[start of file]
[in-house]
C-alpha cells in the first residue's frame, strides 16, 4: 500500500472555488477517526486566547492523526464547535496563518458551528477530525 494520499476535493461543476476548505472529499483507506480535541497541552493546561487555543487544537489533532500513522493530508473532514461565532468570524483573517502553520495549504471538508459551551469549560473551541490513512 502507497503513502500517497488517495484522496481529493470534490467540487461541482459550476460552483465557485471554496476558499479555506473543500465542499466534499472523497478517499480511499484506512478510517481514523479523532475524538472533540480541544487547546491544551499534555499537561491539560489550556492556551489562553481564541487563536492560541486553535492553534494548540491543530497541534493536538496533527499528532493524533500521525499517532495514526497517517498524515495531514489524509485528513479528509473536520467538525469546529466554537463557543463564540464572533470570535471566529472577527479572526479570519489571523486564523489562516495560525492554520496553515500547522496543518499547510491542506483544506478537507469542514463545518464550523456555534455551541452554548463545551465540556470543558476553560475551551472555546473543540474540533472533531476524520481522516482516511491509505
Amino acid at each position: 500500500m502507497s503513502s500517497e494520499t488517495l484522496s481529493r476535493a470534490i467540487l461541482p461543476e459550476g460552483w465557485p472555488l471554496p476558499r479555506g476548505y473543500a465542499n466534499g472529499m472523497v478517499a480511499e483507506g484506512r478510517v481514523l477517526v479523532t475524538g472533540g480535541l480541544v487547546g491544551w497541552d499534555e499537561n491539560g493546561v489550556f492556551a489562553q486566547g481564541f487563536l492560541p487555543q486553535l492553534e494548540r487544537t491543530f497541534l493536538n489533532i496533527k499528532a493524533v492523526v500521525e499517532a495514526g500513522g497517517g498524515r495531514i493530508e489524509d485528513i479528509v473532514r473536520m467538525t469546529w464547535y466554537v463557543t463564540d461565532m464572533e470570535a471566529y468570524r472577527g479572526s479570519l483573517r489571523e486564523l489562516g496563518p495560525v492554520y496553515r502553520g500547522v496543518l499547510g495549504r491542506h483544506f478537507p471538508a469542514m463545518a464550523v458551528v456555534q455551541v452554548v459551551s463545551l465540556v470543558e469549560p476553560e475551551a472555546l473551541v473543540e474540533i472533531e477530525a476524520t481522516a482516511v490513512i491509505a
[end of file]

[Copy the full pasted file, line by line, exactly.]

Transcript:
[in-house]
C-alpha cells in the first residue's frame, strides 16, 4: 500500500472555488477517526486566547492523526464547535496563518458551528477530525 494520499476535493461543476476548505472529499483507506480535541497541552493546561487555543487544537489533532500513522493530508473532514461565532468570524483573517502553520495549504471538508459551551469549560473551541490513512 502507497503513502500517497488517495484522496481529493470534490467540487461541482459550476460552483465557485471554496476558499479555506473543500465542499466534499472523497478517499480511499484506512478510517481514523479523532475524538472533540480541544487547546491544551499534555499537561491539560489550556492556551489562553481564541487563536492560541486553535492553534494548540491543530497541534493536538496533527499528532493524533500521525499517532495514526497517517498524515495531514489524509485528513479528509473536520467538525469546529466554537463557543463564540464572533470570535471566529472577527479572526479570519489571523486564523489562516495560525492554520496553515500547522496543518499547510491542506483544506478537507469542514463545518464550523456555534455551541452554548463545551465540556470543558476553560475551551472555546473543540474540533472533531476524520481522516482516511491509505
Amino acid at each position: 500500500m502507497s503513502s500517497e494520499t488517495l484522496s481529493r476535493a470534490i467540487l461541482p461543476e459550476g460552483w465557485p472555488l471554496p476558499r479555506g476548505y473543500a465542499n466534499g472529499m472523497v478517499a480511499e483507506g484506512r478510517v481514523l477517526v479523532t475524538g472533540g480535541l480541544v487547546g491544551w497541552d499534555e499537561n491539560g493546561v489550556f492556551a489562553q486566547g481564541f487563536l492560541p487555543q486553535l492553534e494548540r487544537t491543530f497541534l493536538n489533532i496533527k499528532a493524533v492523526v500521525e499517532a495514526g500513522g497517517g498524515r495531514i493530508e489524509d485528513i479528509v473532514r473536520m467538525t469546529w464547535y466554537v463557543t463564540d461565532m464572533e470570535a471566529y468570524r472577527g479572526s479570519l483573517r489571523e486564523l489562516g496563518p495560525v492554520y496553515r502553520g500547522v496543518l499547510g495549504r491542506h483544506f478537507p471538508a469542514m463545518a464550523v458551528v456555534q455551541v452554548v459551551s463545551l465540556v470543558e469549560p476553560e475551551a472555546l473551541v473543540e474540533i472533531e477530525a476524520t481522516a482516511v490513512i491509505a